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Circulation. 2001 May 1;103(17):2195-200.

Beneficial effects on skeletal muscle of the angiotensin II type 1 receptor blocker irbesartan in experimental heart failure.

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  • 1CNR Unit for Muscle Pathophysiology, Department of Biomedical Sciences, University of Padua, Padua, Italy.



In congestive heart failure (CHF), skeletal muscle shows increased expression of fast myosin heavy chains (MHC) and fibers, muscle atrophy, increased fatigability, and decreased endurance. Atrophy is secondary to myocyte apoptosis, which is probably triggered by tumor necrosis factor-alpha (TNFalpha). Angiotensin II receptors are thought to play a role in controlling apoptosis. We tested the hypothesis that angiotensin II receptor blockade could prevent skeletal muscle apoptosis in rats with CHF.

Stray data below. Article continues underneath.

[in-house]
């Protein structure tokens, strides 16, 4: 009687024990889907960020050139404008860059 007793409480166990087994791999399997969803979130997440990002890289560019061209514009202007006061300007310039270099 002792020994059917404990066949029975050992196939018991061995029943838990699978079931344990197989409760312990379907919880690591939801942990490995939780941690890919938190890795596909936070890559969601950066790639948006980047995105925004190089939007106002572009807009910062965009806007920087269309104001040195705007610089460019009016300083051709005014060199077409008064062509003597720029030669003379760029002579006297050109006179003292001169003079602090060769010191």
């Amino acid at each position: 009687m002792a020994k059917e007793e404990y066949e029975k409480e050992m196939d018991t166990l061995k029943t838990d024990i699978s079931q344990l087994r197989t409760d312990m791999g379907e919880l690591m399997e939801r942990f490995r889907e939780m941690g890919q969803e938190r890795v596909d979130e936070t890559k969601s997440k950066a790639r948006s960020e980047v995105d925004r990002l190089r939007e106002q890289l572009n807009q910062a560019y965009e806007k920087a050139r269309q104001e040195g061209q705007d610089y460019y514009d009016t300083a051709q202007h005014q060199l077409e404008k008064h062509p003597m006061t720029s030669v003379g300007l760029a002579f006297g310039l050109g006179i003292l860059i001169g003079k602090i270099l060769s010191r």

CHF was induced by injecting 36 rats with 30 mg/kg monocrotaline. Ten additional animals were injected with saline and acted as controls. After 2 weeks, 18 of the 36 rats with CHF were treated with 7 mg. kg(-1). d(-1) irbesartan through osmotic minipumps, and 10 of the 36 rats were treated with 2 mg. kg(-1). d(-1) nifedipine in drinking water. After 2 additional weeks, rats were killed. Tibialis anterior cross-sectional area, MHC composition, myocyte apoptosis, Bcl-2, pro-caspase 3, and activated caspases 3 and 9 were determined, as were plasma levels of TNFalpha and angiotensin II. Myocyte apoptosis and muscle atrophy were significantly decreased with irbesartan compared with untreated CHF rats. Irbesartan-treated rats had fewer cells labeled positively with terminal deoxynucleotidal transferase-mediated dUTP nick-end labeling and fewer caspases; however, they also had increased Bcl-2 levels and muscle fiber cross-sectional areas. The MHC pattern in irbesartan-treated animals was similar to that in controls. Nifedipine animals behaved like the untreated CHF animals. Angiotensin II was increased 3- to 4-fold in all CHF rats (treated and untreated). TNFalpha levels were decreased in irbesartan-treated rats but not in nifedipine-treated rats.


Angiotensin II receptor blockade can protect from the development of apoptosis-dependent atrophy and from changes in MHCS: The reduction of TNFalpha may play a role in this process.

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